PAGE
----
Many grand claims have been made for Bitcoin and other digital currencies. It is easy for critics to see them and scoff, but if digital currencies and peer-to-peer payment systems really do take off, even our wildest dreams could underestimate the ultimate potential outcomes. If you are old enough, think back to the early days of mobile phones, when video calls, directions to a destination and online shopping were all regarded as geek fantasies. There were even a few crazy voices proclaiming that phone photography could spell the end for some companies, possibly even giants like Eastman Kodak! That seemed ridiculous at the time and there were no shortage of people pointing that out, right up until Kodak declared bankruptcy in 2012.
Similarly, when proponents of Bitcoin have said that widespread adoption could herald the end of the banking business as we know it, some have laughed. How could some plaything of the computer nerds impact the biggest, most powerful industry of the modern era? One group not laughing, however, are the banks themselves. The high and mighty of Wall Street and the City have quietly embraced digital currencies, either by way of investing in the space or trading the currency itself. Now, the British Banking Association has said in a very direct way, that Bitcoin is a “…threat to the banking industry.”
Cynics from each side of the debate will no doubt draw different conclusions from that statement. It will be seen by Bitcoin’s early adopters as the kind of entitled whining that they expect from the banking industry; a thinly disguised plea for governments to strangle digital currencies by regulation. Opponents will see it as a dire warning; I mean, how could the world survive without banks? Sure, they suck some money out of the economy, but they make the world of commerce go round, right? Whatever one’s view of the statement, however, there is one fascinating question: Could it be true?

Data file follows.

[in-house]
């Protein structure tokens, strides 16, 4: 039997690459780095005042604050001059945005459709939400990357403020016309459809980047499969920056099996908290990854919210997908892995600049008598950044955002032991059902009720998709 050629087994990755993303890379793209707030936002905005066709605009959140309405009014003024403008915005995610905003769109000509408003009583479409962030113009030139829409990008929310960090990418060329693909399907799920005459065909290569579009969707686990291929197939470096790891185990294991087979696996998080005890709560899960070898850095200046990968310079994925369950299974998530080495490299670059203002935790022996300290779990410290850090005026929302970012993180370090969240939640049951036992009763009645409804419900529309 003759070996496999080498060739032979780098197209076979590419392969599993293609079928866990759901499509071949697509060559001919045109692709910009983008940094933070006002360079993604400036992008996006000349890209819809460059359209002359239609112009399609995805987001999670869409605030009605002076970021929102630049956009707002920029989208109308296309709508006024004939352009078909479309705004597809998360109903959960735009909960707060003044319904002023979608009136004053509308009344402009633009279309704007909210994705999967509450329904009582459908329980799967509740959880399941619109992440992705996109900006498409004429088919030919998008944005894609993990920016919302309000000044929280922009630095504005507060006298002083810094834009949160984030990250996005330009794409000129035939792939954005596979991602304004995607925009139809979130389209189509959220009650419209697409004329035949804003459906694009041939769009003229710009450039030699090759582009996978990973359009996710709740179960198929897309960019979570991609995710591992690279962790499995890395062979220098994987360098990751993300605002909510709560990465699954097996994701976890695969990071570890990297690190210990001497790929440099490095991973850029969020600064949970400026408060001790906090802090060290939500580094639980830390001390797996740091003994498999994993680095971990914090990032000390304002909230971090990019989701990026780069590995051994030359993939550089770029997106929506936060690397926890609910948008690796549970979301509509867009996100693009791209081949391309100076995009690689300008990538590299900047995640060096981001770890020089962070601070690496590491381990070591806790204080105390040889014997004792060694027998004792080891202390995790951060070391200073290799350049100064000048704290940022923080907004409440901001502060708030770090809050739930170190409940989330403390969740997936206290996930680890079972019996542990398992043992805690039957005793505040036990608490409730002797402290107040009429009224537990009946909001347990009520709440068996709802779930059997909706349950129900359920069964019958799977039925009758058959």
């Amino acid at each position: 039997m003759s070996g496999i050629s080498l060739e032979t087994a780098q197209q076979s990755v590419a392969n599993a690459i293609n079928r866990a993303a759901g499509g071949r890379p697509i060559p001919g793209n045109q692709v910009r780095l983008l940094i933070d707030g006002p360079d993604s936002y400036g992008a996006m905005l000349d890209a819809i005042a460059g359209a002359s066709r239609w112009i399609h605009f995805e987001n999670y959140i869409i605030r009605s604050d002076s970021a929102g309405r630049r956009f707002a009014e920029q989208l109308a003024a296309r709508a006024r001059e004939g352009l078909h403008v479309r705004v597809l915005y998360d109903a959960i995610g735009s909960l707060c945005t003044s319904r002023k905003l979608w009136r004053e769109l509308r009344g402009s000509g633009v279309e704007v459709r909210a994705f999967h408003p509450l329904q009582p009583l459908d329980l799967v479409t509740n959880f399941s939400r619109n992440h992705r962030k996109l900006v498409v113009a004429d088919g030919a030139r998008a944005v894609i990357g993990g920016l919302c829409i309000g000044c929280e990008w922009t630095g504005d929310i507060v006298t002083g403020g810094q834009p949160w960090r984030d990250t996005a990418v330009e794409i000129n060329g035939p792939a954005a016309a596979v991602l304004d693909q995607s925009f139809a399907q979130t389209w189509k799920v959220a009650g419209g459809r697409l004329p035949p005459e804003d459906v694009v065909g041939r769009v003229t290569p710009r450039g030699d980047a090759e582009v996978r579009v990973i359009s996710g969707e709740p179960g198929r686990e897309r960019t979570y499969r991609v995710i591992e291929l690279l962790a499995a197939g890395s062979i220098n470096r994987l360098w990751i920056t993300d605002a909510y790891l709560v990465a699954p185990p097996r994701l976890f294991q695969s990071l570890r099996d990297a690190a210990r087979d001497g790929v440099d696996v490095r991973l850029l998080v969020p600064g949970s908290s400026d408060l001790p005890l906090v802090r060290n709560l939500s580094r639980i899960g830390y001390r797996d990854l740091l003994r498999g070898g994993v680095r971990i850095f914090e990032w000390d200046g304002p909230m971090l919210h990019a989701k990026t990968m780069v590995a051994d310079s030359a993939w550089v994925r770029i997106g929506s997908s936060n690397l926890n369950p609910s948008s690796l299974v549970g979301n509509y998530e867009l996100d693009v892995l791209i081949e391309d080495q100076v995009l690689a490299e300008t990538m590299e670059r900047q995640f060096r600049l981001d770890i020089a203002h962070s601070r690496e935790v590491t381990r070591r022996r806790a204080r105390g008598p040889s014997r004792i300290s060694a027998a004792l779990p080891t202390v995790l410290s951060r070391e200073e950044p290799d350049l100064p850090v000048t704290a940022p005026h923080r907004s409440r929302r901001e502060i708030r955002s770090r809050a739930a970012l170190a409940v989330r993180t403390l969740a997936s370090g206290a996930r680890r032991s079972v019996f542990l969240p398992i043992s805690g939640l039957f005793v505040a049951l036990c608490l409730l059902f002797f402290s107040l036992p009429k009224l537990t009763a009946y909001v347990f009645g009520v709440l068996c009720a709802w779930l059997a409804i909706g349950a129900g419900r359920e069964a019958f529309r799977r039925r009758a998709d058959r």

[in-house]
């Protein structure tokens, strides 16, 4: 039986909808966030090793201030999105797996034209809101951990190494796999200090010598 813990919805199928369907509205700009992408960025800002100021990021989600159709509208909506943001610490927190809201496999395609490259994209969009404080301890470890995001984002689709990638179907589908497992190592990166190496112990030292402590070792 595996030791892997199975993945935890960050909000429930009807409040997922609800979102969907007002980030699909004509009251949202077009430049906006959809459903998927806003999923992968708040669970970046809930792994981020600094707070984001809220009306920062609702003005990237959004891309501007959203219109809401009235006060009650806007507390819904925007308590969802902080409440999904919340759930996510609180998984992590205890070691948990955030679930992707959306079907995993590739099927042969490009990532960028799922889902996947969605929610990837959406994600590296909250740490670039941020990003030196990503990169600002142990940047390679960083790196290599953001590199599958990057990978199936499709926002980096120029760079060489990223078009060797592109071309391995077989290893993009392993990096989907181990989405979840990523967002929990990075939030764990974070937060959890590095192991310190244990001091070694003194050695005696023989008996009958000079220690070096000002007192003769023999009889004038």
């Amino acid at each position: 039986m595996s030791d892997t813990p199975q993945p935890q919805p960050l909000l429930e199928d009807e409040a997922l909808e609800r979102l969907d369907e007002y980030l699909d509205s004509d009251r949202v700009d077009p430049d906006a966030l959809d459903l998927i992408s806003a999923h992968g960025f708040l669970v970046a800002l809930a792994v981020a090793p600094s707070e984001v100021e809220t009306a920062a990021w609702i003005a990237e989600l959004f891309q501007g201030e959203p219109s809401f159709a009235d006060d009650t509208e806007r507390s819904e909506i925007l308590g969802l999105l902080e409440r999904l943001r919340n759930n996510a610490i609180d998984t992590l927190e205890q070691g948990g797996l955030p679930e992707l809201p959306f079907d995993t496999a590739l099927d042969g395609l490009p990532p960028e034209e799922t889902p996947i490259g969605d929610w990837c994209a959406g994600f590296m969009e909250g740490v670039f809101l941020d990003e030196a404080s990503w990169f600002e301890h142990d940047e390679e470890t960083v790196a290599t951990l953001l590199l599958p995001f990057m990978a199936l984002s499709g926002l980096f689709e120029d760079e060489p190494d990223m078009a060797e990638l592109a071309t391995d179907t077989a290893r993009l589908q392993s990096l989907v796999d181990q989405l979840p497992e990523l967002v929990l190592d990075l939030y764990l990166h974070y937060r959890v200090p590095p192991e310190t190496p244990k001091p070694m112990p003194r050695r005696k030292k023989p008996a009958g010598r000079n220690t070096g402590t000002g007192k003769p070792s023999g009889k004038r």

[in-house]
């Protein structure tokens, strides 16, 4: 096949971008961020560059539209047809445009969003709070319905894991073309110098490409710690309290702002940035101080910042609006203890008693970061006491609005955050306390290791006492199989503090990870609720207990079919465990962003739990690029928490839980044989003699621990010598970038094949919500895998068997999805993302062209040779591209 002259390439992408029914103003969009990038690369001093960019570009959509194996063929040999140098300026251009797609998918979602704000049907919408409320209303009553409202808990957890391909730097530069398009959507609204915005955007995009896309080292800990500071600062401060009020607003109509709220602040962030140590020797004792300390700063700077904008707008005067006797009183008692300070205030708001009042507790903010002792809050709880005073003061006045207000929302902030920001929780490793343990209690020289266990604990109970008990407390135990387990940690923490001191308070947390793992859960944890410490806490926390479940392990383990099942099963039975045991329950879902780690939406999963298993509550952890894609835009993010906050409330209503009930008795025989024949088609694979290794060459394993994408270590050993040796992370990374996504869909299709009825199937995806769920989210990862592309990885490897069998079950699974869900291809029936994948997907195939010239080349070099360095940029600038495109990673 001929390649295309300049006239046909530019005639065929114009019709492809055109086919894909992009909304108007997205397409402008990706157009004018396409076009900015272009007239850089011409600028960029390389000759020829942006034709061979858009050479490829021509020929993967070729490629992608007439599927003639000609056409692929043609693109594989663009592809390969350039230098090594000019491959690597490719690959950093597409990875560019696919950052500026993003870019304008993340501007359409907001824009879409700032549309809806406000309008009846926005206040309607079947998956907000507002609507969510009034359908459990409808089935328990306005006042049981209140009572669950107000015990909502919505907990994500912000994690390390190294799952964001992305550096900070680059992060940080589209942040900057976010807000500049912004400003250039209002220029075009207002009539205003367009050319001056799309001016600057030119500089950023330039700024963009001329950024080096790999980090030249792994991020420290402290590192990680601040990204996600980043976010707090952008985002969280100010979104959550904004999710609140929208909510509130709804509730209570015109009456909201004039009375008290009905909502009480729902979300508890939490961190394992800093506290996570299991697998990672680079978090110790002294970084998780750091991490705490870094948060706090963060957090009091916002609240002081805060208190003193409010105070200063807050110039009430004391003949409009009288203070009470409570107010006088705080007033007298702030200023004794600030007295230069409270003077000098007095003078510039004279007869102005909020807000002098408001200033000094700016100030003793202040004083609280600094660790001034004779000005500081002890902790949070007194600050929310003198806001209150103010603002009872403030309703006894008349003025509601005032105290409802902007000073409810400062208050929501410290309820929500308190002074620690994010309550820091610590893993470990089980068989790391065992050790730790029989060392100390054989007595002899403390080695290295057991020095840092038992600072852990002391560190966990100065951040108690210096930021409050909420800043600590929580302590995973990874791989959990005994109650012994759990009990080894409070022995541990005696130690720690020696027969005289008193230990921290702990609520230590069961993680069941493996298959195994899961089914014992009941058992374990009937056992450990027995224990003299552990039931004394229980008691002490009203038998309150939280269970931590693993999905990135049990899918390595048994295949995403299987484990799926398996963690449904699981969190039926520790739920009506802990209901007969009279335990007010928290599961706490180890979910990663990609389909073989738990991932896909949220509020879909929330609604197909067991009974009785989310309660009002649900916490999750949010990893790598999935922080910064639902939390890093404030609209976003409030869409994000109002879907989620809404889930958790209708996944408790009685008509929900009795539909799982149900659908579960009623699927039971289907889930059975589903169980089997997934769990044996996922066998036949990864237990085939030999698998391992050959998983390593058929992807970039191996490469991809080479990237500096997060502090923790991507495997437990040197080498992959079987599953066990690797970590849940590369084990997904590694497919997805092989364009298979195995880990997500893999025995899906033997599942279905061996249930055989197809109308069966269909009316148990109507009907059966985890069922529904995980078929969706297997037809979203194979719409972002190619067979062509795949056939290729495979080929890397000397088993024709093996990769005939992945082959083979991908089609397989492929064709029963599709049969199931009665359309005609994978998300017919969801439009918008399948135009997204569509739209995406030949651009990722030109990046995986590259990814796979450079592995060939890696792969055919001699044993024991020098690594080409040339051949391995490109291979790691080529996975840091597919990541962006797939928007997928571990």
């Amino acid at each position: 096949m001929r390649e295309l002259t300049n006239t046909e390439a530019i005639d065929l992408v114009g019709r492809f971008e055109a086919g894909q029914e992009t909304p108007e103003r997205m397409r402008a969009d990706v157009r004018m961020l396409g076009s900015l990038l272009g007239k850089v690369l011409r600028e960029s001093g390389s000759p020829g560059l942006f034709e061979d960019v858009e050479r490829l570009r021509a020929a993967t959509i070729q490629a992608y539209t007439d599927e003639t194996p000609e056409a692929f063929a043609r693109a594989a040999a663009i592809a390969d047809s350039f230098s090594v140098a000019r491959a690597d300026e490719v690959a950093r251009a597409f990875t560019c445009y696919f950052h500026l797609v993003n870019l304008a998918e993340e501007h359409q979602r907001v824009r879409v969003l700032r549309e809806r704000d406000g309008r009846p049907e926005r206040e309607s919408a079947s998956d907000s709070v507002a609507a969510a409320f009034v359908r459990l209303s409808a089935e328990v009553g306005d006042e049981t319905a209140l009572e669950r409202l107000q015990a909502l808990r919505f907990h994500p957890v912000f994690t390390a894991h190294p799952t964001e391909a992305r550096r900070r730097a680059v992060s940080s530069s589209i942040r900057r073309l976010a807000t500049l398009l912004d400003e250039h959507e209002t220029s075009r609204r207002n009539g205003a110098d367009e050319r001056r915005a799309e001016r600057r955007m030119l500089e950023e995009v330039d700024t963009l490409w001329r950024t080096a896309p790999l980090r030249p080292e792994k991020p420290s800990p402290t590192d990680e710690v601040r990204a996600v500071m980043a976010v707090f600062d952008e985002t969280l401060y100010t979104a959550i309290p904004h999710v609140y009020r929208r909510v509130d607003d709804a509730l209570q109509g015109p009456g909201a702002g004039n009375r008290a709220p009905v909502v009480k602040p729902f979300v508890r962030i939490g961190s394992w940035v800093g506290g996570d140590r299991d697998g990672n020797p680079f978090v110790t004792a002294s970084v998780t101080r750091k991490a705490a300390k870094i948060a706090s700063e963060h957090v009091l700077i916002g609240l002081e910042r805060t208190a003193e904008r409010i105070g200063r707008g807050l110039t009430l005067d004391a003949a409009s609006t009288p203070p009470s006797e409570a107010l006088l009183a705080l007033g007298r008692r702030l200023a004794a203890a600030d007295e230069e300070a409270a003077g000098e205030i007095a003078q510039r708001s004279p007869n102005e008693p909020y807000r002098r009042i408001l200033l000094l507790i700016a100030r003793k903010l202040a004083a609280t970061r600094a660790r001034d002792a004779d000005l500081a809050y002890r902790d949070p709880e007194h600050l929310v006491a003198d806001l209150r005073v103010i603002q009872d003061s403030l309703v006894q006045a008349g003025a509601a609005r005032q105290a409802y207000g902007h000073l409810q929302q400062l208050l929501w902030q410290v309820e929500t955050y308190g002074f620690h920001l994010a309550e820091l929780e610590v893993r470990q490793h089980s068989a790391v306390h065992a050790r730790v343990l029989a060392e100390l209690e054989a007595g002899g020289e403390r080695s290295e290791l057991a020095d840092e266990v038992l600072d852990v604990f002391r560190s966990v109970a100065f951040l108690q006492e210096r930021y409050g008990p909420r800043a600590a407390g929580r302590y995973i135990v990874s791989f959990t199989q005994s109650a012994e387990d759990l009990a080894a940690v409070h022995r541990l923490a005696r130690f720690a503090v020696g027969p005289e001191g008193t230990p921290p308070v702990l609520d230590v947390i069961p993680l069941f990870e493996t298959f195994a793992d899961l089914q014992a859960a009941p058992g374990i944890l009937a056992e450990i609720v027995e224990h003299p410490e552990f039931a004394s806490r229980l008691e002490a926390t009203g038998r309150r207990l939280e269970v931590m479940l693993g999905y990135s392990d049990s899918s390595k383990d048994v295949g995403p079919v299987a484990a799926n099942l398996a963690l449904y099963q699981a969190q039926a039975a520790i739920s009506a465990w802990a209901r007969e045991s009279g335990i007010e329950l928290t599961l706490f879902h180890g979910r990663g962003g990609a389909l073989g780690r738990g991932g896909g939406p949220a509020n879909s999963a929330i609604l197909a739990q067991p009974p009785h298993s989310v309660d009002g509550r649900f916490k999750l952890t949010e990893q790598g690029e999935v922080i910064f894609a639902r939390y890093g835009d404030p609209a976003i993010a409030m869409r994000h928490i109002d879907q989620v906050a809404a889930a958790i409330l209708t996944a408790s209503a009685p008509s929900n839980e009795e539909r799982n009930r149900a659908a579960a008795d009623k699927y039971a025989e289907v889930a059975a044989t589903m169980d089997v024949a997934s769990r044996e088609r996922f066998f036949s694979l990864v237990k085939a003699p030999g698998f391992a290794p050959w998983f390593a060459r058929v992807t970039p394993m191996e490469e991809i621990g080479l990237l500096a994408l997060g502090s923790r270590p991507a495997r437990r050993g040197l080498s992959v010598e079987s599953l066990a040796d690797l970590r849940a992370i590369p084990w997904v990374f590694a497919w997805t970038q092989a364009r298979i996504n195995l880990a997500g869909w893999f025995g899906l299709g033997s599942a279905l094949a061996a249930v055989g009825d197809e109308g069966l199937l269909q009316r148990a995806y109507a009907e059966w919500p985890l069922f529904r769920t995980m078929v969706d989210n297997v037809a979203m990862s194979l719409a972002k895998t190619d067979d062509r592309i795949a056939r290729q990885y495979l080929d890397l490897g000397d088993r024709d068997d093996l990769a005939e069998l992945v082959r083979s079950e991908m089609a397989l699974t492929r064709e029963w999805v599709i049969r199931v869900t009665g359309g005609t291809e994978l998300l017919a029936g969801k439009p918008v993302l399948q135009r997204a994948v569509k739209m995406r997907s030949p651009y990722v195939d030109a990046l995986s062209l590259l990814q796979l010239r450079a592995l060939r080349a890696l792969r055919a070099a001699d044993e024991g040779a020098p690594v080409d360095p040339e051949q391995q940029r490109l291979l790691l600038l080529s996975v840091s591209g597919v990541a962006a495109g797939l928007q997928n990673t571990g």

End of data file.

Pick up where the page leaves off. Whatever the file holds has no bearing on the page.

In theory, of course, it could. If everybody in the world started to use Bitcoin exclusively, nobody would deposit in banks and they would collapse, but nobody truly envisages that scenario. What has the industry worried is not so much Bitcoin as the blockchain. Banks are so used to taking a cut every time money changes hands that they cannot imagine life without that particular revenue stream. In 2013 the banks handled a staggering $410 trillion in non-cash transactions according to the Boston Consulting Group, and that number is expected to grow to $780 trillion by 2023. That’s an awfully big market that they are taking a slice of and the blockchain, as an ultra low fee competitor, has them worried.
Even widespread adoption of a digital peer-to-peer currency would hardly be a death blow. Transaction revenues, which are what the blockchain could eat into, totaled $425 billion in 2014. That sounds like a lot of money for simply facilitating the transfer of money. However, when you consider that Bank of America (BAC) alone saw revenues of $95.18 billion that year, you come to understand that skimming from our transactions represents only a tiny part of the revenue of banks worldwide.
While the widespread adoption of Bitcoin or any other altcoin will not lead directly to the demise of banking, though, it could lead to banks taking actions that make that a possibility. The thing about that $425 billion is that it is some of the only money that banks make that has zero associated risk and very little associated cost. There is no risk, and hardly any cost, in charging you $30 to receive a wire transfer, especially when the bank takes three days of interest on that money by delaying payment to you. If that revenue is removed or even seriously reduced, it will have to be replaced, meaning that a higher proportion of bank revenue will be coming from increasingly risky loans or trading. To see where that can lead we need look no further than 2008/9.
When the British Banking Association says that Bitcoin is a threat to banking, it would seem that they are, at least to some extent, just bleating. It may well be a threat to the easy money that banks currently take from you and me, but that doesn’t pose an existential threat to the system. The banks’ reaction to a reduction in that easy money, on the other hand, could be a different story.